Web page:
The Words We Have Waited For

We have waited four long years to hear these words. There’s no better way to start this morning than to quote Gov. Wolf himself, who put public education at the very top of his budget speech yesterday:

Let’s start with schools.
Our commitment to education is historic.
We are starting with education because, in many ways, education is at the core of everything else that we want to achieve. …
A great public education system will help Pennsylvania attract new businesses, retain talent, and grow the middle class. …
Over the past four years, Pennsylvania took a step in the wrong direction by trying to balance our state budget on the backs of our schools.
It left us with 25,000 educators out of work.
It forced 75 percent of school districts to cut academic programs.
It forced 70 percent of our school districts to increase class sizes.
It left 56 percent of Pennsylvania students with no access to a full-time librarian.
And it forced too many schools to cut art and band to pay for reading and math.
My fellow Pennsylvanians: this is not a formula for success.
We can do a lot better.
It’s just this simple: our state is never going to get stronger as long as we make our schools weaker.
And that is why the very first thing my budget does is restore the $1 billion in cuts to public education that occurred under the previous administration. [Gov. Wolf’s 2015-16 Budget Speech]

I think I hear angels singing. Or maybe that’s choirs of public school children excited to get their music programs back. With that sweet soundtrack in mind, here are the education highlights from the governor’s proposed budget (summaries from EducationVoters PA and the Education Leadership and Policy Center):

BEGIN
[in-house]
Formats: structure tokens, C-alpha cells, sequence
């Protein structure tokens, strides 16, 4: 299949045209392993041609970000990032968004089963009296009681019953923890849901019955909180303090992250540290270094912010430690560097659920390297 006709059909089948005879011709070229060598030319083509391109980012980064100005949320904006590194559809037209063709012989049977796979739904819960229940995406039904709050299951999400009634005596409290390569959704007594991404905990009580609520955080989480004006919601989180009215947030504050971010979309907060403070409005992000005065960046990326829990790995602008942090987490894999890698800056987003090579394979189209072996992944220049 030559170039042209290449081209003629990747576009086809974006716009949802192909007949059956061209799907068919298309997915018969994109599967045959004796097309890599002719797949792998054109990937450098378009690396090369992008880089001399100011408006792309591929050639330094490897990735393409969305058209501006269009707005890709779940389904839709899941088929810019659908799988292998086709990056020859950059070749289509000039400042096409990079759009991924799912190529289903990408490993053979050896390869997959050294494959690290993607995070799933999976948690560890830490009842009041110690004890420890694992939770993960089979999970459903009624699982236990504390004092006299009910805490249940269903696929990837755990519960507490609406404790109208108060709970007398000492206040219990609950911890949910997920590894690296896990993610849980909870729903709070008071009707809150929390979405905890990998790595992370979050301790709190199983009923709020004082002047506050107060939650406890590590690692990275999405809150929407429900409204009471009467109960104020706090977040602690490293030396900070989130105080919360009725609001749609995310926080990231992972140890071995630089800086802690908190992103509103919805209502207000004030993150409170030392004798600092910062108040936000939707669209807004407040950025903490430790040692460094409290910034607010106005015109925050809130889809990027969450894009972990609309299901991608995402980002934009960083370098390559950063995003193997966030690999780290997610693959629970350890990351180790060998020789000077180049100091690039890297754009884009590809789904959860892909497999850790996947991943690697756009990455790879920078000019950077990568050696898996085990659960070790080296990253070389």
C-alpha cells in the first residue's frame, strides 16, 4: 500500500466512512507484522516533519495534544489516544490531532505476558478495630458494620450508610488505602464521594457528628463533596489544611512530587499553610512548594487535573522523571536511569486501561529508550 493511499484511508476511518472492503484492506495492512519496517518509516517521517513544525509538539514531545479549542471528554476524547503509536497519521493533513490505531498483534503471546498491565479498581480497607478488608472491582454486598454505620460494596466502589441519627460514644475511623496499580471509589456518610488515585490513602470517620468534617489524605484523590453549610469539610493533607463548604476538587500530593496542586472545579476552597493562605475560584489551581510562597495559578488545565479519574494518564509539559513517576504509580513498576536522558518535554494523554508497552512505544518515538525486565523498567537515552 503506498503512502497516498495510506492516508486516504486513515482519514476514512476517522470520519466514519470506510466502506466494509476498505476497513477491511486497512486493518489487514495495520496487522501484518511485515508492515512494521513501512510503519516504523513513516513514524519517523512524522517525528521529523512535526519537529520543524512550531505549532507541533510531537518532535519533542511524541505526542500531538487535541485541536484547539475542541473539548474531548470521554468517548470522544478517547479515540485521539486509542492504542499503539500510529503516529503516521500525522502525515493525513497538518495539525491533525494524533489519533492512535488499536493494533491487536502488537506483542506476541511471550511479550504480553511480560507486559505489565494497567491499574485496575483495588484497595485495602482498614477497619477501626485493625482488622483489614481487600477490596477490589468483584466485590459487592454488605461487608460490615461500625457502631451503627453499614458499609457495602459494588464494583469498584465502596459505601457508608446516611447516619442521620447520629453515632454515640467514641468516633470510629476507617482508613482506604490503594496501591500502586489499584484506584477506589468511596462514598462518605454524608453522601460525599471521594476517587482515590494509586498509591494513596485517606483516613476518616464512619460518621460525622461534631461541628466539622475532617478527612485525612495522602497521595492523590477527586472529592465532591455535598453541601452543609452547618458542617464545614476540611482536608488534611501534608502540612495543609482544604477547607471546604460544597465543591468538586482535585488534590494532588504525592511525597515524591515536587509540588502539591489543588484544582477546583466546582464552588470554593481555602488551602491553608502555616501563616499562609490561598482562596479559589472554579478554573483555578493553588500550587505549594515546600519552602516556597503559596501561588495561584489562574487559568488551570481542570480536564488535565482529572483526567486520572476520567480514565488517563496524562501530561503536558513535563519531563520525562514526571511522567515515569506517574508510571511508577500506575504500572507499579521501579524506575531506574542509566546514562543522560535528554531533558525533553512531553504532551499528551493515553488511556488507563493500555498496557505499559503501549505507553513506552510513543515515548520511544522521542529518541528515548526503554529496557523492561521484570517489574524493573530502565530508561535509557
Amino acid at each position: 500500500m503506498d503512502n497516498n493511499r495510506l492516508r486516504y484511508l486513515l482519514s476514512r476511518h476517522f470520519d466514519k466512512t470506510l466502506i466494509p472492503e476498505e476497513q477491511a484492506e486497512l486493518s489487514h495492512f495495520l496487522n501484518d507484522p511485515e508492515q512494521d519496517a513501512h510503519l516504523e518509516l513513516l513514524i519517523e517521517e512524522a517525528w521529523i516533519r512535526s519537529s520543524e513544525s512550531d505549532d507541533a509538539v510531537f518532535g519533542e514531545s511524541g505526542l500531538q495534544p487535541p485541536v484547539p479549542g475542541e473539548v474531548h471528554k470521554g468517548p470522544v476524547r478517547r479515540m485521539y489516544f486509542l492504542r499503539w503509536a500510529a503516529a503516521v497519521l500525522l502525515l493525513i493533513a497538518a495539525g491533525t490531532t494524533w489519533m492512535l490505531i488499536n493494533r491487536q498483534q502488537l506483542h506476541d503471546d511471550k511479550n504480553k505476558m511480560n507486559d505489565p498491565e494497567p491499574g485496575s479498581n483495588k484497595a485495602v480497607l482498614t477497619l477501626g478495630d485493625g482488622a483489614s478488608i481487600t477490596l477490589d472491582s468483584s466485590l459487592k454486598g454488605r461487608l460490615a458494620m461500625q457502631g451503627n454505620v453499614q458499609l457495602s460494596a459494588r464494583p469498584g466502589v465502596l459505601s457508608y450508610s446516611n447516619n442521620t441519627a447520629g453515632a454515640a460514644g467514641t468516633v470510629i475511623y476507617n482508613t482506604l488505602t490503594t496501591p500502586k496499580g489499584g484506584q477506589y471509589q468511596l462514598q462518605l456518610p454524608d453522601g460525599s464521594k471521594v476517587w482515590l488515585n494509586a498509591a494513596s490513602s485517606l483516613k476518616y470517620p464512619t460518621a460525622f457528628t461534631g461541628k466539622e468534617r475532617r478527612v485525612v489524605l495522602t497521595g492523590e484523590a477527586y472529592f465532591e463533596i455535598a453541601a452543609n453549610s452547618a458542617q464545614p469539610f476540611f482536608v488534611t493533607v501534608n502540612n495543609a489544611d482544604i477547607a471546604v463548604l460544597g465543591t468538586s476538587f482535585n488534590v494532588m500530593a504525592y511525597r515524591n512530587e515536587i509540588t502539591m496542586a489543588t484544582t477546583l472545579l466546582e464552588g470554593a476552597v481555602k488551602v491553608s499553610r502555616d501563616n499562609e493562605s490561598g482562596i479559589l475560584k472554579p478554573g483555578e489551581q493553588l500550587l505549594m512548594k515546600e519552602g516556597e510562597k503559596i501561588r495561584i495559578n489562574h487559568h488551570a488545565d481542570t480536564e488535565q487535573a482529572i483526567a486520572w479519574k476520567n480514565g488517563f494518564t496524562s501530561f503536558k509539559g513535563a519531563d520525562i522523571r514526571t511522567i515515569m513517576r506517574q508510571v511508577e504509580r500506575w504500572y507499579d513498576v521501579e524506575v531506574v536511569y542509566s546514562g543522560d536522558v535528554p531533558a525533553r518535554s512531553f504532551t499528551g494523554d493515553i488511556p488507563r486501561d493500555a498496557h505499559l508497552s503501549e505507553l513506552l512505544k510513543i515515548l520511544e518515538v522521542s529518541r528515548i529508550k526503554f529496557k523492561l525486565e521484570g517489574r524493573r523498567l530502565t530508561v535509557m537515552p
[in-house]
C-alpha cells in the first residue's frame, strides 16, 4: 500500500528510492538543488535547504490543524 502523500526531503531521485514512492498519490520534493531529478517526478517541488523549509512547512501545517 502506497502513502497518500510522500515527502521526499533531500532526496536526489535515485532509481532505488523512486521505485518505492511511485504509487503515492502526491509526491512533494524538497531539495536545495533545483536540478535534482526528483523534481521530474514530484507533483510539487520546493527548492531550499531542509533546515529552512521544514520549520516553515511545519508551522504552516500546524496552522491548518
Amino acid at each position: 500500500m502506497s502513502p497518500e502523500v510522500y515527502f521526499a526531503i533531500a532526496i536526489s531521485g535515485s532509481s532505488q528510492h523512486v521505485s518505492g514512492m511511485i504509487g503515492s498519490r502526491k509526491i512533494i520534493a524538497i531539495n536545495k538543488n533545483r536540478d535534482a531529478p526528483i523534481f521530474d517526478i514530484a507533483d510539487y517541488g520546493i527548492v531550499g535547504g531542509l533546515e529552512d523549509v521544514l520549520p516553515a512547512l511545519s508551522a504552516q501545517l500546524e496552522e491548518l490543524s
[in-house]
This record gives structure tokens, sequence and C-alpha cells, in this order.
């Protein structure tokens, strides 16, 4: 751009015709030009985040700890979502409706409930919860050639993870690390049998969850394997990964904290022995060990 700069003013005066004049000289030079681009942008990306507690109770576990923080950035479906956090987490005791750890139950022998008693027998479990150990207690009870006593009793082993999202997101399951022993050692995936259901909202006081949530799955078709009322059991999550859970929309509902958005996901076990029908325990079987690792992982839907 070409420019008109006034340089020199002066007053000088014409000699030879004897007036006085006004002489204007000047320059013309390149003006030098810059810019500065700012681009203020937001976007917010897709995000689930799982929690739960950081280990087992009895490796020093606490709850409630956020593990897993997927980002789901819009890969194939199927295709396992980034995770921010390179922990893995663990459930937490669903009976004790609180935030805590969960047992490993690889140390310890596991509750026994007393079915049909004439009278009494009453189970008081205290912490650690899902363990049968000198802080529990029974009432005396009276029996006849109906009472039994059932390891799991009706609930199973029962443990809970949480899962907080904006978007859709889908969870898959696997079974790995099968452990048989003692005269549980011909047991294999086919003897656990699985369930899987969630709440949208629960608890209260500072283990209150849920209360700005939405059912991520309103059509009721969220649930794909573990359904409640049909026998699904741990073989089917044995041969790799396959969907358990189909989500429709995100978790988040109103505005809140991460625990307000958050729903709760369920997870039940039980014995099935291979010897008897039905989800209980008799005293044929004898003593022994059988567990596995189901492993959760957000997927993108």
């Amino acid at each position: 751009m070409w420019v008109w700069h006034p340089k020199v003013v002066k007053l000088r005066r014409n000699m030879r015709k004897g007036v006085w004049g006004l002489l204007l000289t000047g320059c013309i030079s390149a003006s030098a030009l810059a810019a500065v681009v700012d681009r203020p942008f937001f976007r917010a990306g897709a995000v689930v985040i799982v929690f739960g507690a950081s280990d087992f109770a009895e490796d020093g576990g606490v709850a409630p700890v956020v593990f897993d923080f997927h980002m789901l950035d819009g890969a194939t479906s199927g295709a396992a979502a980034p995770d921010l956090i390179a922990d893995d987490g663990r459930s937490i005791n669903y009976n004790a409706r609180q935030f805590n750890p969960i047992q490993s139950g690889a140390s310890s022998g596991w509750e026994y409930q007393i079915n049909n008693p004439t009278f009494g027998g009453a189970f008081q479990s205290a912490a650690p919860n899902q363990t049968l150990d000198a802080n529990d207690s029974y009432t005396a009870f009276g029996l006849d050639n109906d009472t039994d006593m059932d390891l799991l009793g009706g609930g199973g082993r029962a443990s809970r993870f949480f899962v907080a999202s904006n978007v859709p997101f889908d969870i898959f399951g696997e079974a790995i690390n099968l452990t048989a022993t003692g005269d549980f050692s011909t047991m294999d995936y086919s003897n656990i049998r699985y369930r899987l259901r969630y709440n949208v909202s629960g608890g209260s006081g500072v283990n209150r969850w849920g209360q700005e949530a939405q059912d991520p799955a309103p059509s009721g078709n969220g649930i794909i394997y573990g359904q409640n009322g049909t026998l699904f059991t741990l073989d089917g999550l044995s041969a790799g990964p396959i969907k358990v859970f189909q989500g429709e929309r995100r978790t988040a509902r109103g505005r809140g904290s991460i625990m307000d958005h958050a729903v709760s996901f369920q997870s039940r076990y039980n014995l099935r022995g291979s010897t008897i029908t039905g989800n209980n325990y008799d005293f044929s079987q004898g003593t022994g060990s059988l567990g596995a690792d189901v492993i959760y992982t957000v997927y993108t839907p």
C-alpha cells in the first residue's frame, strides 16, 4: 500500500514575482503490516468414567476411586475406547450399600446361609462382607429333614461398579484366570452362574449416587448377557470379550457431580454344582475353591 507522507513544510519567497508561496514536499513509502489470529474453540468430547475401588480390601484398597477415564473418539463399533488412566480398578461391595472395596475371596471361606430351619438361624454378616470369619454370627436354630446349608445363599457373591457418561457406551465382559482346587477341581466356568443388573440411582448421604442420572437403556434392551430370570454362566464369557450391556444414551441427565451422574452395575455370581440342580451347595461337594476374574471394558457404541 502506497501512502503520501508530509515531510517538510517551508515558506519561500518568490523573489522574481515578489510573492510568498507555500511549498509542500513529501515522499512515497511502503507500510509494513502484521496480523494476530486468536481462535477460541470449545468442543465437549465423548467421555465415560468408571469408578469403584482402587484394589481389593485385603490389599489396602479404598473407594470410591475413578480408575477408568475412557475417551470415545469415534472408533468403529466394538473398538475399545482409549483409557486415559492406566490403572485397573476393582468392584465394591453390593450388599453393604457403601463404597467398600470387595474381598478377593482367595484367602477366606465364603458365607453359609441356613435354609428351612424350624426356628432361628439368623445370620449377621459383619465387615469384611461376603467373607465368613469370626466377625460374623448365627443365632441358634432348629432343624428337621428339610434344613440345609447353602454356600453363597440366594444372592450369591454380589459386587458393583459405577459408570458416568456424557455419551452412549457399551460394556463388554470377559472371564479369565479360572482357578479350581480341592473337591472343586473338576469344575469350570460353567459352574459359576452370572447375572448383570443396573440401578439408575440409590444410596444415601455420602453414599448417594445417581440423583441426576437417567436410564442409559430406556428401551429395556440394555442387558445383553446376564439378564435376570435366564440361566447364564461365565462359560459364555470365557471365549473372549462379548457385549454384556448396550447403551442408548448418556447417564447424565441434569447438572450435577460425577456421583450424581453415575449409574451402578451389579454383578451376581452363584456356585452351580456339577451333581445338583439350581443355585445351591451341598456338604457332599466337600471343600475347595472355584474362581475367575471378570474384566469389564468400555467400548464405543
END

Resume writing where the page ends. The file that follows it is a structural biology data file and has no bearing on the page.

• INCREASE of $400 million for Basic Education Subsidy, the largest in Pennsylvania history according to EdVoters (up 6.98%). This combined line item includes what was for 2014-15 separate line items for Basic Subsidy, Accountability Block Grant, and Ready to Learn Block Grant.
  • INCREASE of $100 million for Special Education (up 9.55%).
  • INCREASE of $120 million for Early Education – Pre-K Counts and Supplemental Head Start (up 87.93%). This will increase the number of children in Pre-K Counts and state-funded Head Start Supplemental Assistance programs by 75% or more than 14,000 children!
  • INCREASE of $23 million for Career and Technical Education (up 37.10%).
  • INCREASE of $4.6 million for Adult and Family Literacy (up 38.10%).
  • INCREASE of $15 million for Community Colleges (up 6.98%).
  • INCREASE of $45.302 million to the State System of Higher Education (up 10.98% increase).
  • INCREASE of $82.138 million to State-Related Universities (up 15.76%). Locally, this would include restoring $14.9 million to the University of Pittsburgh.
  • INCREASE of $2 million for the Pennsylvania Council on the Arts (PCA) grants to arts organizations (up 23.3%).
  • $9 million for Dual Enrollment requested from the Pennsylvania Higher Education Assistance Agency (PHEAA)
  • An estimated $160 million in savings to school districts from Cyber Charter Reform, including a proposed 10% in charter reimbursement and a flat rate for cyber-charter schools.
  • Governor Wolf also called for a new education funding formula by June 30th (to start in the 2016-17 school year).

What do all these numbers mean for local school districts? Pittsburgh would see an increase of 8.06% with this budget, restoring $14.9 million in combined Basic Education Funding and Special Education Funding to our schools. (See PA Dept of Ed spreadsheet for all school districts.)

As I told the Post-Gazette, this is what parents have been waiting for. This budget puts us on track to get us back to where we were before the education cuts four years ago. [Post-Gazette, 3-4-15] It’s not the end-all, be-all … but it sure is sweet music to our ears. Gov. Wolf even made public education the headline of his widely shared budget info-graphic (below). Now the legislature needs to get to work with our new governor and make it happen!

Wolf'sBudgetInfoGraphic

Fund Our Schools

Like a breath of fresh spring air in the middle of the winter, Gov. Tom Wolf this week talked about his plan to restore funding to our schools. After touring an elementary school on Wednesday morning, he announced a proposal to impose the 5 percent natural gas extraction tax that he promised during his campaign. He estimated it would raise about $1 billion in the first year and said the “lion’s share” would be dedicated to education – which would put the figure close to what Gov. Corbett cut from our schools.